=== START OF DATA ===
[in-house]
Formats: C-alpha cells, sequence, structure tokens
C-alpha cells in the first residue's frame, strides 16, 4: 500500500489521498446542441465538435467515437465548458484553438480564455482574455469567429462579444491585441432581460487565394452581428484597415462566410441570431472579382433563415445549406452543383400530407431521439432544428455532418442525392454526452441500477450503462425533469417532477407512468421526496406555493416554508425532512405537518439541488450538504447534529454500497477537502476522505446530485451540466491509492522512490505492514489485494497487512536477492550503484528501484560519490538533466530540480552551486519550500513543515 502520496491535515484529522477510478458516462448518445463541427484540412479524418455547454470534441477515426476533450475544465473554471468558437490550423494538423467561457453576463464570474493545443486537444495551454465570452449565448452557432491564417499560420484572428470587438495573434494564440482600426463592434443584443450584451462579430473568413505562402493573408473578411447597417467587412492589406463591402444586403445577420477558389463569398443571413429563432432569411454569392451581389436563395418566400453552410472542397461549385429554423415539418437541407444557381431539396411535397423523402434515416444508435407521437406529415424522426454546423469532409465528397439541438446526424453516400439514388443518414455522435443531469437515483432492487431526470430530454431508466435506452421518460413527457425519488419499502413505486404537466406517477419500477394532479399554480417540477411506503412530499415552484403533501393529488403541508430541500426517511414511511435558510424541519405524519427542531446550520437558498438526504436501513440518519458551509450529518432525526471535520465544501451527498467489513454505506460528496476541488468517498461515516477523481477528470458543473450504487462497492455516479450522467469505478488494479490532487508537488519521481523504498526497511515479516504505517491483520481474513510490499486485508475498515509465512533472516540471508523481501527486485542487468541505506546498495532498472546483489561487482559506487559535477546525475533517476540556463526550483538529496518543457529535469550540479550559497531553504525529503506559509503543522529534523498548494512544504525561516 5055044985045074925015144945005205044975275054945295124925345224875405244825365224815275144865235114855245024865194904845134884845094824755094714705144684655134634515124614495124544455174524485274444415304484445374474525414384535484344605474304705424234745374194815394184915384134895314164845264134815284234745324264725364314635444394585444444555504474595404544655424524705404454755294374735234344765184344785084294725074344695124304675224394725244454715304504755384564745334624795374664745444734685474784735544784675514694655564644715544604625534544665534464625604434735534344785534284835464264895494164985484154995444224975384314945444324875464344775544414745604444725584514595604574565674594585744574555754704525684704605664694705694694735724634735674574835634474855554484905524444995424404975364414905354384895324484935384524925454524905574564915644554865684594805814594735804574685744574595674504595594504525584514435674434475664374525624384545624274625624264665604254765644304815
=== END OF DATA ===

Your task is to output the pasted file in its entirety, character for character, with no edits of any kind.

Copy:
[in-house]
Formats: C-alpha cells, sequence, structure tokens
C-alpha cells in the first residue's frame, strides 16, 4: 500500500489521498446542441465538435467515437465548458484553438480564455482574455469567429462579444491585441432581460487565394452581428484597415462566410441570431472579382433563415445549406452543383400530407431521439432544428455532418442525392454526452441500477450503462425533469417532477407512468421526496406555493416554508425532512405537518439541488450538504447534529454500497477537502476522505446530485451540466491509492522512490505492514489485494497487512536477492550503484528501484560519490538533466530540480552551486519550500513543515 502520496491535515484529522477510478458516462448518445463541427484540412479524418455547454470534441477515426476533450475544465473554471468558437490550423494538423467561457453576463464570474493545443486537444495551454465570452449565448452557432491564417499560420484572428470587438495573434494564440482600426463592434443584443450584451462579430473568413505562402493573408473578411447597417467587412492589406463591402444586403445577420477558389463569398443571413429563432432569411454569392451581389436563395418566400453552410472542397461549385429554423415539418437541407444557381431539396411535397423523402434515416444508435407521437406529415424522426454546423469532409465528397439541438446526424453516400439514388443518414455522435443531469437515483432492487431526470430530454431508466435506452421518460413527457425519488419499502413505486404537466406517477419500477394532479399554480417540477411506503412530499415552484403533501393529488403541508430541500426517511414511511435558510424541519405524519427542531446550520437558498438526504436501513440518519458551509450529518432525526471535520465544501451527498467489513454505506460528496476541488468517498461515516477523481477528470458543473450504487462497492455516479450522467469505478488494479490532487508537488519521481523504498526497511515479516504505517491483520481474513510490499486485508475498515509465512533472516540471508523481501527486485542487468541505506546498495532498472546483489561487482559506487559535477546525475533517476540556463526550483538529496518543457529535469550540479550559497531553504525529503506559509503543522529534523498548494512544504525561516 5055044985045074925015144945005205044975275054945295124925345224875405244825365224815275144865235114855245024865194904845134884845094824755094714705144684655134634515124614495124544455174524485274444415304484445374474525414384535484344605474304705424234745374194815394184915384134895314164845264134815284234745324264725364314635444394585444444555504474595404544655424524705404454755294374735234344765184344785084294725074344695124304675224394725244454715304504755384564745334624795374664745444734685474784735544784675514694655564644715544604625534544665534464625604434735534344785534284835464264895494164985484154995444224975384314945444324875464344775544414745604444725584514595604574565674594585744574555754704525684704605664694705694694735724634735674574835634474855554484905524444995424404975364414905354384895324484935384524925454524905574564915644554865684594805814594735804574685744574595674504595594504525584514435674434475664374525624384545624274625624264665604254765644304815